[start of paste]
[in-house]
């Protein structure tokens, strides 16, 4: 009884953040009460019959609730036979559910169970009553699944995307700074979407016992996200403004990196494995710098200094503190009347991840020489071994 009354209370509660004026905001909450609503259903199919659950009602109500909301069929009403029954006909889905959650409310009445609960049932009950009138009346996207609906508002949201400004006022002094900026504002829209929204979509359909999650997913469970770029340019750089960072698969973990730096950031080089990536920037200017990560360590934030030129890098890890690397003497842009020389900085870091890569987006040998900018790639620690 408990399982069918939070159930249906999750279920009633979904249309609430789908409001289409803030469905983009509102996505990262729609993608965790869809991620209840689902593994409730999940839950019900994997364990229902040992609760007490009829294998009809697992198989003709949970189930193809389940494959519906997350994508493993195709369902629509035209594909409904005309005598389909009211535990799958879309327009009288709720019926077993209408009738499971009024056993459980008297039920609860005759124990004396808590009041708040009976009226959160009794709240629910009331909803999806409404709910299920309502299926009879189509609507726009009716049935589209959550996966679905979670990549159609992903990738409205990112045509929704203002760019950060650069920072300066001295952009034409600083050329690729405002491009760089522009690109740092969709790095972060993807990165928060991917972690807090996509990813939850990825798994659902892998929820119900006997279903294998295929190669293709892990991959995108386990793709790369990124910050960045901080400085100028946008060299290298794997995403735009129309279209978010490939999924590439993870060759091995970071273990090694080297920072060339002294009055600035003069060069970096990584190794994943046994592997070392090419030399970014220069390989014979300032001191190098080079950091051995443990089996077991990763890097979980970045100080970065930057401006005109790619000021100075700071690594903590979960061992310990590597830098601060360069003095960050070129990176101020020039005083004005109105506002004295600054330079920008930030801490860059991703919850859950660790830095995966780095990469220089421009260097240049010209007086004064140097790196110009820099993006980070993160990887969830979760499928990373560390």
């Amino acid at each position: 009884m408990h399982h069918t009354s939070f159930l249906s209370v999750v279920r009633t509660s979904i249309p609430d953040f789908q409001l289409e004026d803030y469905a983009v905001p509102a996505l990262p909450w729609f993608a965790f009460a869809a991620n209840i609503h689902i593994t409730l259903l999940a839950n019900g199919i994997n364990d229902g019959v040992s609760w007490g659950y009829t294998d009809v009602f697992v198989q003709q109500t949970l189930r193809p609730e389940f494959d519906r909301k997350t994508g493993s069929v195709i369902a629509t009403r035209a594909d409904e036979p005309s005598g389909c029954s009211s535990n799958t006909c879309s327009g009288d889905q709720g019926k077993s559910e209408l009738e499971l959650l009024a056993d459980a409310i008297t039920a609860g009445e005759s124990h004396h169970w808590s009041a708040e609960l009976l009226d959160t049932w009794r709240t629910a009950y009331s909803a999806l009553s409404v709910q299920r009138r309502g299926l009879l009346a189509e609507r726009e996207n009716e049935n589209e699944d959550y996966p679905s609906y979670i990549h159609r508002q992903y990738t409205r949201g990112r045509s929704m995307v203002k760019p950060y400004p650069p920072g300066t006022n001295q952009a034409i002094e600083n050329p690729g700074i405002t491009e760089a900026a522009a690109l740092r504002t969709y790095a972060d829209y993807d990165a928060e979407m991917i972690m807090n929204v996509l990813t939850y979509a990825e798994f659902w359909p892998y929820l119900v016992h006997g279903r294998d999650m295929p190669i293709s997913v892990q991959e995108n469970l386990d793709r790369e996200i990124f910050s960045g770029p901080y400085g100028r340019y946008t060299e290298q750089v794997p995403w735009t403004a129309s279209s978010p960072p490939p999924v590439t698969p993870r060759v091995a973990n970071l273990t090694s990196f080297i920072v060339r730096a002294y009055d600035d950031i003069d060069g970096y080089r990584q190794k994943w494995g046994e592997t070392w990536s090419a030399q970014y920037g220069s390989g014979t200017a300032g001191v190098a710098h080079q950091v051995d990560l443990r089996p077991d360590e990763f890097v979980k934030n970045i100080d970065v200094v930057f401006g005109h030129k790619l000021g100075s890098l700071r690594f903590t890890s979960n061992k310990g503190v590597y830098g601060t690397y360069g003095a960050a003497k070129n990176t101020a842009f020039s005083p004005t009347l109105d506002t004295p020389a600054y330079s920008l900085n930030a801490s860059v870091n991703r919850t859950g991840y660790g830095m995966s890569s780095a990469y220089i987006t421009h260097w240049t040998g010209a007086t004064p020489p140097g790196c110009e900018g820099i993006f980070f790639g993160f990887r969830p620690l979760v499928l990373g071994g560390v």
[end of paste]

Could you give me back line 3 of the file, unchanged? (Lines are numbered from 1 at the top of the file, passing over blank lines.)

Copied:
């Amino acid at each position: 009884m408990h399982h069918t009354s939070f159930l249906s209370v999750v279920r009633t509660s979904i249309p609430d953040f789908q409001l289409e004026d803030y469905a983009v905001p509102a996505l990262p909450w729609f993608a965790f009460a869809a991620n209840i609503h689902i593994t409730l259903l999940a839950n019900g199919i994997n364990d229902g019959v040992s609760w007490g659950y009829t294998d009809v009602f697992v198989q003709q109500t949970l189930r193809p609730e389940f494959d519906r909301k997350t994508g493993s069929v195709i369902a629509t009403r035209a594909d409904e036979p005309s005598g389909c029954s009211s535990n799958t006909c879309s327009g009288d889905q709720g019926k077993s559910e209408l009738e499971l959650l009024a056993d459980a409310i008297t039920a609860g009445e005759s124990h004396h169970w808590s009041a708040e609960l009976l009226d959160t049932w009794r709240t629910a009950y009331s909803a999806l009553s409404v709910q299920r009138r309502g299926l009879l009346a189509e609507r726009e996207n009716e049935n589209e699944d959550y996966p679905s609906y979670i990549h159609r508002q992903y990738t409205r949201g990112r045509s929704m995307v203002k760019p950060y400004p650069p920072g300066t006022n001295q952009a034409i002094e600083n050329p690729g700074i405002t491009e760089a900026a522009a690109l740092r504002t969709y790095a972060d829209y993807d990165a928060e979407m991917i972690m807090n929204v996509l990813t939850y979509a990825e798994f659902w359909p892998y929820l119900v016992h006997g279903r294998d999650m295929p190669i293709s997913v892990q991959e995108n469970l386990d793709r790369e996200i990124f910050s960045g770029p901080y400085g100028r340019y946008t060299e290298q750089v794997p995403w735009t403004a129309s279209s978010p960072p490939p999924v590439t698969p993870r060759v091995a973990n970071l273990t090694s990196f080297i920072v060339r730096a002294y009055d600035d950031i003069d060069g970096y080089r990584q190794k994943w494995g046994e592997t070392w990536s090419a030399q970014y920037g220069s390989g014979t200017a300032g001191v190098a710098h080079q950091v051995d990560l443990r089996p077991d360590e990763f890097v979980k934030n970045i100080d970065v200094v930057f401006g005109h030129k790619l000021g100075s890098l700071r690594f903590t890890s979960n061992k310990g503190v590597y830098g601060t690397y360069g003095a960050a003497k070129n990176t101020a842009f020039s005083p004005t009347l109105d506002t004295p020389a600054y330079s920008l900085n930030a801490s860059v870091n991703r919850t859950g991840y660790g830095m995966s890569s780095a990469y220089i987006t421009h260097w240049t040998g010209a007086t004064p020489p140097g790196c110009e900018g820099i993006f980070f790639g993160f990887r969830p620690l979760v499928l990373g071994g560390v």